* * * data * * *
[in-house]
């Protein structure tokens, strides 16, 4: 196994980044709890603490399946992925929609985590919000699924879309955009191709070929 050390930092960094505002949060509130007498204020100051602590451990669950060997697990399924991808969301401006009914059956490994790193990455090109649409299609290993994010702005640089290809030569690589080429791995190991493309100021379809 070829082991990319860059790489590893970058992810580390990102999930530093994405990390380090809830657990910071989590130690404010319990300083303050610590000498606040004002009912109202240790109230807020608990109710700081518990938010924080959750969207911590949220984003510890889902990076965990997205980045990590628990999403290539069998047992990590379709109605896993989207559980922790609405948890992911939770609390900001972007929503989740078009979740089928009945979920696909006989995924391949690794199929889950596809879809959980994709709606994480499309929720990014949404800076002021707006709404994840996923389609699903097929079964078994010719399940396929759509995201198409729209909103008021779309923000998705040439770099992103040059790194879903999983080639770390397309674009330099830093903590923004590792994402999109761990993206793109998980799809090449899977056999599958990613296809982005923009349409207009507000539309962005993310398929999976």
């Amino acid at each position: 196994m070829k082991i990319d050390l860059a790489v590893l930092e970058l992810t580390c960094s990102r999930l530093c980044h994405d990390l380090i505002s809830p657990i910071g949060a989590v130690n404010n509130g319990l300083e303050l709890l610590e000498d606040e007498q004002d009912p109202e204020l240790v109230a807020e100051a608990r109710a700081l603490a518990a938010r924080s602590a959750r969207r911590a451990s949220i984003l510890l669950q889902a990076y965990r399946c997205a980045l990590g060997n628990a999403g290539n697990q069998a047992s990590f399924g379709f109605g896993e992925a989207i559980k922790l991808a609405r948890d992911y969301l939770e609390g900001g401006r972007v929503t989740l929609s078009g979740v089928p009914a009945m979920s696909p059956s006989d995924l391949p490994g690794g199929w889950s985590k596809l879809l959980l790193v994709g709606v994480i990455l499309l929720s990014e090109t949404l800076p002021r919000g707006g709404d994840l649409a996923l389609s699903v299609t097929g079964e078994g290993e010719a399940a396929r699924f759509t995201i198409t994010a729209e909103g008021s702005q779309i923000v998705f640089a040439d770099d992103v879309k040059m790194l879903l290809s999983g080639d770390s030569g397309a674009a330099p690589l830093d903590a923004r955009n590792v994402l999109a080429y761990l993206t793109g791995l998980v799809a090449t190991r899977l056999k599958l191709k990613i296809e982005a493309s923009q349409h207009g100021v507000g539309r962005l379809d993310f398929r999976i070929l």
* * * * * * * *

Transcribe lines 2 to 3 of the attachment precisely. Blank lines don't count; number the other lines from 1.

């Protein structure tokens, strides 16, 4: 196994980044709890603490399946992925929609985590919000699924879309955009191709070929 050390930092960094505002949060509130007498204020100051602590451990669950060997697990399924991808969301401006009914059956490994790193990455090109649409299609290993994010702005640089290809030569690589080429791995190991493309100021379809 070829082991990319860059790489590893970058992810580390990102999930530093994405990390380090809830657990910071989590130690404010319990300083303050610590000498606040004002009912109202240790109230807020608990109710700081518990938010924080959750969207911590949220984003510890889902990076965990997205980045990590628990999403290539069998047992990590379709109605896993989207559980922790609405948890992911939770609390900001972007929503989740078009979740089928009945979920696909006989995924391949690794199929889950596809879809959980994709709606994480499309929720990014949404800076002021707006709404994840996923389609699903097929079964078994010719399940396929759509995201198409729209909103008021779309923000998705040439770099992103040059790194879903999983080639770390397309674009330099830093903590923004590792994402999109761990993206793109998980799809090449899977056999599958990613296809982005923009349409207009507000539309962005993310398929999976």
């Amino acid at each position: 196994m070829k082991i990319d050390l860059a790489v590893l930092e970058l992810t580390c960094s990102r999930l530093c980044h994405d990390l380090i505002s809830p657990i910071g949060a989590v130690n404010n509130g319990l300083e303050l709890l610590e000498d606040e007498q004002d009912p109202e204020l240790v109230a807020e100051a608990r109710a700081l603490a518990a938010r924080s602590a959750r969207r911590a451990s949220i984003l510890l669950q889902a990076y965990r399946c997205a980045l990590g060997n628990a999403g290539n697990q069998a047992s990590f399924g379709f109605g896993e992925a989207i559980k922790l991808a609405r948890d992911y969301l939770e609390g900001g401006r972007v929503t989740l929609s078009g979740v089928p009914a009945m979920s696909p059956s006989d995924l391949p490994g690794g199929w889950s985590k596809l879809l959980l790193v994709g709606v994480i990455l499309l929720s990014e090109t949404l800076p002021r919000g707006g709404d994840l649409a996923l389609s699903v299609t097929g079964e078994g290993e010719a399940a396929r699924f759509t995201i198409t994010a729209e909103g008021s702005q779309i923000v998705f640089a040439d770099d992103v879309k040059m790194l879903l290809s999983g080639d770390s030569g397309a674009a330099p690589l830093d903590a923004r955009n590792v994402l999109a080429y761990l993206t793109g791995l998980v799809a090449t190991r899977l056999k599958l191709k990613i296809e982005a493309s923009q349409h207009g100021v507000g539309r962005l379809d993310f398929r999976i070929l």